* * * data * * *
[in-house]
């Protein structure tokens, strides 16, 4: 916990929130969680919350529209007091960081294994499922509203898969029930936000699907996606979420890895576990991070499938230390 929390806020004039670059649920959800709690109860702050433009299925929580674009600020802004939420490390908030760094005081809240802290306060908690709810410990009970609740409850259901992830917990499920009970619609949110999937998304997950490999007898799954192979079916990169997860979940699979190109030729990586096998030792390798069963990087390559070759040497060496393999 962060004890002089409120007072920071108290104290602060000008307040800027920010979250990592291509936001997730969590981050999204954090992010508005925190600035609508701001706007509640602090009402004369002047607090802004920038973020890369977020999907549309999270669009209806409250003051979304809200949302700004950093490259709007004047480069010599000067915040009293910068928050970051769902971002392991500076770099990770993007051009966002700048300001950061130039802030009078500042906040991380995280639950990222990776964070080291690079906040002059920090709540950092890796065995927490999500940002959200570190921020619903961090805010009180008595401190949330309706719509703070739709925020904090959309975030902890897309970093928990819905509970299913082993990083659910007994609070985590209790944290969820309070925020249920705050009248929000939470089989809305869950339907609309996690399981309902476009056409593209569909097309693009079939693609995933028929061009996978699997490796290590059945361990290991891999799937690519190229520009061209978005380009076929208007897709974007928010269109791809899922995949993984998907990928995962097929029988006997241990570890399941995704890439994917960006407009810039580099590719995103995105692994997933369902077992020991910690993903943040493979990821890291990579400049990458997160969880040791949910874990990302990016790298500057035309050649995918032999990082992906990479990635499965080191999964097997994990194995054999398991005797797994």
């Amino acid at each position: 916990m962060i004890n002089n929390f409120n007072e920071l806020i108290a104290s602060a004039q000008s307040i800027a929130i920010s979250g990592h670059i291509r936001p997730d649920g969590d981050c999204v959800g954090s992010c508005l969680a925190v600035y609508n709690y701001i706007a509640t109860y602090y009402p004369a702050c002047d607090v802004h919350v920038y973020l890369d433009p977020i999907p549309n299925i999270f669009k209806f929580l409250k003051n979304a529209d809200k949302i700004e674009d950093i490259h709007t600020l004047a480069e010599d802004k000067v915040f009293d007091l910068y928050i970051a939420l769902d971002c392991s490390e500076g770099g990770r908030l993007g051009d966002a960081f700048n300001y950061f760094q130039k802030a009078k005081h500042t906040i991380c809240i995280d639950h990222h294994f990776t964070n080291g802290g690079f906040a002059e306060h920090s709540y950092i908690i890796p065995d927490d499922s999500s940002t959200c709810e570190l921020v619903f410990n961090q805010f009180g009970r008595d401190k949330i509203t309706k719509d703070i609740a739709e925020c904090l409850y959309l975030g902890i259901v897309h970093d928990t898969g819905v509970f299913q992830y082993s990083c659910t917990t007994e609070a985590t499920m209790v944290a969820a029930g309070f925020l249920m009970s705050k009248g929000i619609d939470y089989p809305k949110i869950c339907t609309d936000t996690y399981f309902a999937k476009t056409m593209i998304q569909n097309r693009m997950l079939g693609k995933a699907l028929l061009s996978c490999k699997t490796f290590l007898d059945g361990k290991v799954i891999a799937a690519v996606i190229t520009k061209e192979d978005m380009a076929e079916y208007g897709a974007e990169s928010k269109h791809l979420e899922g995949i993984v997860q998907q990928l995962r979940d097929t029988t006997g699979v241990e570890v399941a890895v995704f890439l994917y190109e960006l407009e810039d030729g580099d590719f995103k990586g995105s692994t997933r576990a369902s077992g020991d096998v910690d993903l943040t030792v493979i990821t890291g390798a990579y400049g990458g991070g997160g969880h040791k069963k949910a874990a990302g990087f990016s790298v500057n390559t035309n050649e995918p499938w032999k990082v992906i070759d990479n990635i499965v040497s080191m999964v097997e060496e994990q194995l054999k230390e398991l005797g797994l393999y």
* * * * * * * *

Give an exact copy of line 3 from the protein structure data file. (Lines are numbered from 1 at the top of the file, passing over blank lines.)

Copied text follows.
């Amino acid at each position: 916990m962060i004890n002089n929390f409120n007072e920071l806020i108290a104290s602060a004039q000008s307040i800027a929130i920010s979250g990592h670059i291509r936001p997730d649920g969590d981050c999204v959800g954090s992010c508005l969680a925190v600035y609508n709690y701001i706007a509640t109860y602090y009402p004369a702050c002047d607090v802004h919350v920038y973020l890369d433009p977020i999907p549309n299925i999270f669009k209806f929580l409250k003051n979304a529209d809200k949302i700004e674009d950093i490259h709007t600020l004047a480069e010599d802004k000067v915040f009293d007091l910068y928050i970051a939420l769902d971002c392991s490390e500076g770099g990770r908030l993007g051009d966002a960081f700048n300001y950061f760094q130039k802030a009078k005081h500042t906040i991380c809240i995280d639950h990222h294994f990776t964070n080291g802290g690079f906040a002059e306060h920090s709540y950092i908690i890796p065995d927490d499922s999500s940002t959200c709810e570190l921020v619903f410990n961090q805010f009180g009970r008595d401190k949330i509203t309706k719509d703070i609740a739709e925020c904090l409850y959309l975030g902890i259901v897309h970093d928990t898969g819905v509970f299913q992830y082993s990083c659910t917990t007994e609070a985590t499920m209790v944290a969820a029930g309070f925020l249920m009970s705050k009248g929000i619609d939470y089989p809305k949110i869950c339907t609309d936000t996690y399981f309902a999937k476009t056409m593209i998304q569909n097309r693009m997950l079939g693609k995933a699907l028929l061009s996978c490999k699997t490796f290590l007898d059945g361990k290991v799954i891999a799937a690519v996606i190229t520009k061209e192979d978005m380009a076929e079916y208007g897709a974007e990169s928010k269109h791809l979420e899922g995949i993984v997860q998907q990928l995962r979940d097929t029988t006997g699979v241990e570890v399941a890895v995704f890439l994917y190109e960006l407009e810039d030729g580099d590719f995103k990586g995105s692994t997933r576990a369902s077992g020991d096998v910690d993903l943040t030792v493979i990821t890291g390798a990579y400049g990458g991070g997160g969880h040791k069963k949910a874990a990302g990087f990016s790298v500057n390559t035309n050649e995918p499938w032999k990082v992906i070759d990479n990635i499965v040497s080191m999964v097997e060496e994990q194995l054999k230390e398991l005797g797994l393999y």